*I actually disenjoy some of the attitudes expressed in the Wimpy Kid books, such as references to certain boys “getting all the girls”, which, when I was reading out loud to Mara, forced us to stop and have a conversation about what she thought that might mean and whether or not that was a constructive way to approach society. Nevertheless, the books have the right picture/text ratio and Mara seems engaged by the protagonist’s plight, and anyway I prefer discussion over outright censorship, which is not to say that I don’t reserve the right to exercise the latter at any time and without having to justify myself. Selah.


10 Responses to “Messing about in books”

  1. 1 aplscruf October 30, 2013 at 07:31

    Ah, reading time is the best, isn’t it? My son reads, still, but in smaller quantities. Once he finds a good book, though, he dives in. The most recent find was Pete Townshend’s autobiography. His childhood books included Shel Silverstein and the Harry Potter series. Of course, I failed to convince my very conservative (ex) boss that my son was not going to become a wizard from reading Harry Potter. In fact, my son and I had many great discussions on themes from the book, including love ruling over hate, and choosing the right path.

    • 2 Matt November 2, 2013 at 19:17

      I need to read Pete Townsend’s biography. Angela is reading those Potter books to Mara now, and does a proper job of all the different voices. You should hear her to Hagrid or whatever his name is. I was working in a bookstore when Harry Potter books first hit the shelves, and I recall all the worry of the extreme right, how they would be the ruin of our youth. Au contrair, mon frer. It got a lot of ’em reading.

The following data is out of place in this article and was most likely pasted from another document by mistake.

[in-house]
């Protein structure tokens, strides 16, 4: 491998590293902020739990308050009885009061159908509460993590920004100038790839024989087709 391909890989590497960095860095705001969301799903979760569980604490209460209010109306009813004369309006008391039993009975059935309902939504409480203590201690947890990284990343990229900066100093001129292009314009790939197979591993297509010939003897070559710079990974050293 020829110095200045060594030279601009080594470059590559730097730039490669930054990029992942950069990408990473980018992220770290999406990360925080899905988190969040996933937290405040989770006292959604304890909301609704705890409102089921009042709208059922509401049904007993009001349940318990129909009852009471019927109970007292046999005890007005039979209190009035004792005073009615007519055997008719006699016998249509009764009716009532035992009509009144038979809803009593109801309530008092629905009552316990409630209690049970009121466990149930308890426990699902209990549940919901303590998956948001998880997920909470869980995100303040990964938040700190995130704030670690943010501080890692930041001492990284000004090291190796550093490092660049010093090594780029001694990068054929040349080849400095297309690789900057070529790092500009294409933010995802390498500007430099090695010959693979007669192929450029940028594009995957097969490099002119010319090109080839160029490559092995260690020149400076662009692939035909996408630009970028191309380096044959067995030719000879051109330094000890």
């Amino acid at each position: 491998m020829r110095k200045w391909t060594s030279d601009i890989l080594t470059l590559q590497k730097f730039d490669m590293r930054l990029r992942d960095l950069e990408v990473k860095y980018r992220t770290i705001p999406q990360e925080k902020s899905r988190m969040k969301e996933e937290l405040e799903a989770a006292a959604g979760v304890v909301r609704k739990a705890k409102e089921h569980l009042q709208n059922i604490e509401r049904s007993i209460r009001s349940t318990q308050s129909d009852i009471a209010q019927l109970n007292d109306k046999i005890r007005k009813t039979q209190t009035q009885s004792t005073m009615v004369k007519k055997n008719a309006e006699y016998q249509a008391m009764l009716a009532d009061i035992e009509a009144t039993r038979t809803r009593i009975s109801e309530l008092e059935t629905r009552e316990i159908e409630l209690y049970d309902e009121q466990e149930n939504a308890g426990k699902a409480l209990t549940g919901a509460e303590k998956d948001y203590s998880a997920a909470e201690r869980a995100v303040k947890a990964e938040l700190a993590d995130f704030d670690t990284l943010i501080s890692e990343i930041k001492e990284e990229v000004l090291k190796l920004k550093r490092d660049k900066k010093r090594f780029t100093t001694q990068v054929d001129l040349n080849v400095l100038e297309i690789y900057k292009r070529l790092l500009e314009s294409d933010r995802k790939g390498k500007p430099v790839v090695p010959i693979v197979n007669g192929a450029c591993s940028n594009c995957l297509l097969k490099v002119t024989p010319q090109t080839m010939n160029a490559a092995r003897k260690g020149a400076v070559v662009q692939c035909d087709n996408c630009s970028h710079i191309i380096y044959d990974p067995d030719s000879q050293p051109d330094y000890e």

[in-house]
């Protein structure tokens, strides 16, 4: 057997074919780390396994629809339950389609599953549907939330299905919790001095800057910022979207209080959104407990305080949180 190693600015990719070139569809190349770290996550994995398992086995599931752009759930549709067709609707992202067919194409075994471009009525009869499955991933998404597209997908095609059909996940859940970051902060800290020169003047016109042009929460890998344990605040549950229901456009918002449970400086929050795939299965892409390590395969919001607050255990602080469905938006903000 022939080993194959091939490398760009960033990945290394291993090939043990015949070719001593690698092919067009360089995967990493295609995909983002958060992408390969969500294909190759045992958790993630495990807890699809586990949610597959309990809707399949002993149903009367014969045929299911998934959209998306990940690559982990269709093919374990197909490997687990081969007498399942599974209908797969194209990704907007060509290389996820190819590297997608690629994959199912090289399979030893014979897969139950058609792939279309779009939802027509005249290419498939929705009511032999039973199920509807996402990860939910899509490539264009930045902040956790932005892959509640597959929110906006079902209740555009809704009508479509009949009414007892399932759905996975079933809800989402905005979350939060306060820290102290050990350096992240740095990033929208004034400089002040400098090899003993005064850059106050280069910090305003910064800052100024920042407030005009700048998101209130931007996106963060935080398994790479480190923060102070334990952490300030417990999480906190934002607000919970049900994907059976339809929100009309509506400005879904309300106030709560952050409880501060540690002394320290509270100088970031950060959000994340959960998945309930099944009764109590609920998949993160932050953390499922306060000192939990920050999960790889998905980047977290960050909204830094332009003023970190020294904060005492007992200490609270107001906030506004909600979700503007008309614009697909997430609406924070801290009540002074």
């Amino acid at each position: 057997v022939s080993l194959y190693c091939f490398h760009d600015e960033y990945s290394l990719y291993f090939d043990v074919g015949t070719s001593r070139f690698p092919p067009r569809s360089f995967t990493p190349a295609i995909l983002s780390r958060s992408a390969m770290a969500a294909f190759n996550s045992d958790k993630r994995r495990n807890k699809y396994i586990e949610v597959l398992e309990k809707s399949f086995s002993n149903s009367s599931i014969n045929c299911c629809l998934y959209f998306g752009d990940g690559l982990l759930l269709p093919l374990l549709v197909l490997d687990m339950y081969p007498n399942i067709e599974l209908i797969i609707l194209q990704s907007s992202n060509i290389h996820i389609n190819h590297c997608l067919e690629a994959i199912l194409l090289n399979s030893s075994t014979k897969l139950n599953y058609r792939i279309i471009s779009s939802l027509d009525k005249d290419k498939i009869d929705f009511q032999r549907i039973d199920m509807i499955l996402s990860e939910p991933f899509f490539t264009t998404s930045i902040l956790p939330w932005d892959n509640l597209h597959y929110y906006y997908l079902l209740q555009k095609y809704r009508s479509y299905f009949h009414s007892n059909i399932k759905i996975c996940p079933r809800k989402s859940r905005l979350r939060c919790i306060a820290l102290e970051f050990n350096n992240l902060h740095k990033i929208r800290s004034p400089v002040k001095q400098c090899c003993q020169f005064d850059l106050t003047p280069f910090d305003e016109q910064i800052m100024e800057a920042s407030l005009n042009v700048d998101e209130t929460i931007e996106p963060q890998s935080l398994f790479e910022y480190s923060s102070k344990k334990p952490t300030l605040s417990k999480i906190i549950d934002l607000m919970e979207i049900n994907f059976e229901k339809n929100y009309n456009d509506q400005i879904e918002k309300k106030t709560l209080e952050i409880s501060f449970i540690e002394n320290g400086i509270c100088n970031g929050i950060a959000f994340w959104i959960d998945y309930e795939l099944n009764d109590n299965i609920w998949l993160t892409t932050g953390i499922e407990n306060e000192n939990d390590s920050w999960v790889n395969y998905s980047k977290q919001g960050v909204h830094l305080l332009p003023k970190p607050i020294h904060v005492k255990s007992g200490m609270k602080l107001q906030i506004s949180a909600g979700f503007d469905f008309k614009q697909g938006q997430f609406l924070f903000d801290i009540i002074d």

2. 3 Mom/Gramma October 30, 2013 at 08:13

    Ah, a priceless picture. I’m so glad she has finally begun to really enjoy reading. It goes with the territory so to speak.

  3. 5 James Crossley October 30, 2013 at 10:01

    I too have to grit my teeth when the Wimpy Kid books come off the shelf. We have one or two that came from a thrift shop (I think) but I’ve told Jasper we won’t be buying more. He can read all of them he wants if they come from the library or anywhere else, but I don’t want to waste my money on them.

    I don’t know how many times I’ve heard “Hey, dad, Greg Heffley says . . .” And every time I want to say, “You know Greg Heffley’s an idiot and you should always do the opposite of whatever he says, right?”

    • 6 Matt November 2, 2013 at 19:24

      James, this made me laugh, picturing you coming as close to outburst as I can imagine, which isn’t very close. Not sure why your comment got hung up in approval, sorry.

  4. 7 Marni October 30, 2013 at 17:15

    Such a priceless moment, and picture. Modeling works…who knew?

  5. 9 Librarian Girl October 31, 2013 at 08:33

    I love everything about this post. Just everything.